Residents in Hwange and Mberengwa told the Portfolio Committee on Mines, Energy and Power Development that their communities were not benefiting much from mining operations in their respective communities. They said this today during public hearings being conducted by the Committee on the Mines and minerals Amendment Bill. They said that the Bill should include water-tight provisions that make corporate social responsibility mandatory. In a related matter, participants also complained about environmental degradation resulting from mining operations. They said the Bill should include stringent provisions that protect the environment from mining operations. 

Conflict between mining and agriculture came under the spotlight during the discussion on the provisions of the Bill. Some participants, ostensibly farmers, argued that there must be a provision in the Bill that entitles the farm owner a certain percentage of revenue if the mine claim is pegged on his/her farm as opposed to the current scenario where mining activities take precedence over agricultural activities.

Communities were also not happy with representations on mining boards as they felt that people appointed by government on these boards did not represent their interests. They called for a transparency process where the affected communities are involved in the selection of board members to ensure regional and gender balance as well as representation of the youths and interests of small scale miners.

Small scale miners told the Committee that the current prospecting and license fee structure was too prohibitive to first-time miners and was thus counter-productive to government’s indigenization and empowerment policies. Participants also appealed to parliamentarians to ensure that the law protects mine claim holders from being dispossessed of their claims by those who are politically connected. They said corruption was rampant regarding the issuance of claim certificates resulting in double issuance of claims. This exposed small scale claim holders to those with political muscles and financial means. They, therefore, called for the law to protect them by way of issuing title deeds to their claims instead of certificates that can be withdrawn any time. Participants were also not happy with the statement in the Bill which says the registrar may deny persons mining licences where the applicant is deemed “unfit and improper”. They argued that this gave the registrar too much discretionary powers, which could be abused. The Bill should clarify and tighten this provision.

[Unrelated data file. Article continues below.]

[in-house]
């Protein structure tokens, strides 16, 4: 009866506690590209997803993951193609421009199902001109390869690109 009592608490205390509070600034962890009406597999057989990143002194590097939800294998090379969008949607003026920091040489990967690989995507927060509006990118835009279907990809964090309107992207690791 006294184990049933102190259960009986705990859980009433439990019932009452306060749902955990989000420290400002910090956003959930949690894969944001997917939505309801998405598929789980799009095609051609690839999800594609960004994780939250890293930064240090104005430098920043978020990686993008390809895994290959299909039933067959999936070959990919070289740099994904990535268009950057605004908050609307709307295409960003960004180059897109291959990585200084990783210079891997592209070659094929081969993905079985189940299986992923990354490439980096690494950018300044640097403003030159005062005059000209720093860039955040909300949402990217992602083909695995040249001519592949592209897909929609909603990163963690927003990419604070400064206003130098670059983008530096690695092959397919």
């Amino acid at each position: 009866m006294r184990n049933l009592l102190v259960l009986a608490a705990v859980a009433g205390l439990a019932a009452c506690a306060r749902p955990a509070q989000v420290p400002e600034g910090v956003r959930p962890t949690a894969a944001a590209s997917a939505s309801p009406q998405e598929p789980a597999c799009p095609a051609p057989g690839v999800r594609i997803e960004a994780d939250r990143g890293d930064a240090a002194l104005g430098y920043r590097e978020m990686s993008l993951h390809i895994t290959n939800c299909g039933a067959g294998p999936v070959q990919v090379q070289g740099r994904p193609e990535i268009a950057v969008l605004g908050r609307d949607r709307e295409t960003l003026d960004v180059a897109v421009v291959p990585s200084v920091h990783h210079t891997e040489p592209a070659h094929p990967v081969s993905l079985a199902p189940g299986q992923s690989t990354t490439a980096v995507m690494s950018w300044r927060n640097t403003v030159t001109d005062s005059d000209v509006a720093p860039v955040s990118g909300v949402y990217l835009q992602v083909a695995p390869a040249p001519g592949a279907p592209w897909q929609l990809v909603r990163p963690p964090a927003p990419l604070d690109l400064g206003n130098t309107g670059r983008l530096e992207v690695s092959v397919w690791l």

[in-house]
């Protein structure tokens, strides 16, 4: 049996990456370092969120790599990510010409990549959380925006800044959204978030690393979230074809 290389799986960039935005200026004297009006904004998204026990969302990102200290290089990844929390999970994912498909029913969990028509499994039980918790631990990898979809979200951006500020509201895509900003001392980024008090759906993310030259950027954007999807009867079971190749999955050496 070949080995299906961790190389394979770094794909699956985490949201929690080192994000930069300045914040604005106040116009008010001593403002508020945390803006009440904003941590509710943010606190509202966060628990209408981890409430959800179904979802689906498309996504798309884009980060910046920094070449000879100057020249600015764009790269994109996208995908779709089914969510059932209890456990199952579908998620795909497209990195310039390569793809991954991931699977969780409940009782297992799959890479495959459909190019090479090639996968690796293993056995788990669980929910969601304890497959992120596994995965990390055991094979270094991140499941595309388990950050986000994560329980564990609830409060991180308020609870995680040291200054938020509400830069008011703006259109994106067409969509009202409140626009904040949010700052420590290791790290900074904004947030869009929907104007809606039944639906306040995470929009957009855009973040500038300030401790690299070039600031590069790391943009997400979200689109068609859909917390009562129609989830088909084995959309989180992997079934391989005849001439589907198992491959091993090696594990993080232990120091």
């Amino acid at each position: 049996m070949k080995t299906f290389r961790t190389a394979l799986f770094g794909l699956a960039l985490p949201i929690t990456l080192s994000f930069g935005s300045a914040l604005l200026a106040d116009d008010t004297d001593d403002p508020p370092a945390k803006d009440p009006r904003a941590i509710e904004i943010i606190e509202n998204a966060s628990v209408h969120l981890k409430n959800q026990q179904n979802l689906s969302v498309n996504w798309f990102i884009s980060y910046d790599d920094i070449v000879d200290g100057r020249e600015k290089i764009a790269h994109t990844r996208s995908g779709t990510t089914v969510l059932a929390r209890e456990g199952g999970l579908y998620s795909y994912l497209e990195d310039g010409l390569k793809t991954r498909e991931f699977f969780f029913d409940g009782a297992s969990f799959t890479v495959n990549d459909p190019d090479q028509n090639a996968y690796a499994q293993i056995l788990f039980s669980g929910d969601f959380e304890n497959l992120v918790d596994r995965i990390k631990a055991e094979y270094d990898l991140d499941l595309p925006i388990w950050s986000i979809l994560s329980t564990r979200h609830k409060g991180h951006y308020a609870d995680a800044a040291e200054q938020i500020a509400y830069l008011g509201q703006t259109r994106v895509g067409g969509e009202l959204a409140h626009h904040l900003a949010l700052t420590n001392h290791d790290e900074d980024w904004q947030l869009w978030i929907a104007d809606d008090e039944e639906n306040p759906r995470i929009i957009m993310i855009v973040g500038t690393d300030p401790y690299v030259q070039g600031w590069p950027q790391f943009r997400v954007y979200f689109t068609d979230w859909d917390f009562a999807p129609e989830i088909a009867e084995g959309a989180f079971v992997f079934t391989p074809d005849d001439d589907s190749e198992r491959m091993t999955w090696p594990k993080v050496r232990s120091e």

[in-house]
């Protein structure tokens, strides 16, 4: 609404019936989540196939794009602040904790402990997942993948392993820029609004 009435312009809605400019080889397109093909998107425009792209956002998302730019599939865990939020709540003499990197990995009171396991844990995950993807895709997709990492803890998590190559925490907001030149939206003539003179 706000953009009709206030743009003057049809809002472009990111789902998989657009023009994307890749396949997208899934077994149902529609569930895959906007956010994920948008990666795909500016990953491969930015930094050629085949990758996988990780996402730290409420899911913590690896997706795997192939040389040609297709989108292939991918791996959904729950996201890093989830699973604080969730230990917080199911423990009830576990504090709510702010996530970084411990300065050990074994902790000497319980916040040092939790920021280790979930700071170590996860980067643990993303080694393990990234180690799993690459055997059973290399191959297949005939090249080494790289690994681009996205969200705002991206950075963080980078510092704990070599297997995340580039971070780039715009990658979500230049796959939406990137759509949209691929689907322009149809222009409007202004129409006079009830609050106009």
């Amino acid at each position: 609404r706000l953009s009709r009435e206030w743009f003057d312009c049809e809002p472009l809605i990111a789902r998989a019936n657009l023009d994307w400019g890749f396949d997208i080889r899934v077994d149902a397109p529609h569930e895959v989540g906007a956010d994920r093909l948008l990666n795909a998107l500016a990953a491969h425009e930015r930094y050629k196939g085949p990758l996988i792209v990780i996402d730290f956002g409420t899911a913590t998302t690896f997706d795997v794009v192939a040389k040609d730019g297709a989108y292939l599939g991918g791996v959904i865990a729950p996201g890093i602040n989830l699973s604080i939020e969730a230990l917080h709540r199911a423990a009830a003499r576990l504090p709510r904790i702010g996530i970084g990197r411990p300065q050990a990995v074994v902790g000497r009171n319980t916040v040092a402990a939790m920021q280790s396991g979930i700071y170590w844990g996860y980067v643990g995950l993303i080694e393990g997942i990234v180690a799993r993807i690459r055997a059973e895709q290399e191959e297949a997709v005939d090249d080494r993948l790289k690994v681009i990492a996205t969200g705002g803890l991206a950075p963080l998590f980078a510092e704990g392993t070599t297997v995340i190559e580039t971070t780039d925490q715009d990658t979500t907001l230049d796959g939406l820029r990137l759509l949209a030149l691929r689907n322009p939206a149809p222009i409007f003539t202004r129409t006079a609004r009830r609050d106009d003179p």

It was also brought to the attention of the Committee that child labour was rampant especially in the small scale mining sector. Participants said this should be outlawed, noting that it was the responsibility of government to provide education and health care to the less privileged children instead of letting them to scrounge for a living at a tender age.

Participants also urged government to seriously enact policies that will advance value addition and beneficiation of the minerals that the country was endowed with, resulting in more revenue inflows to the fiscus as well as creating employment.

Venues for tomorrow’s public hearings are listed in the schedule below.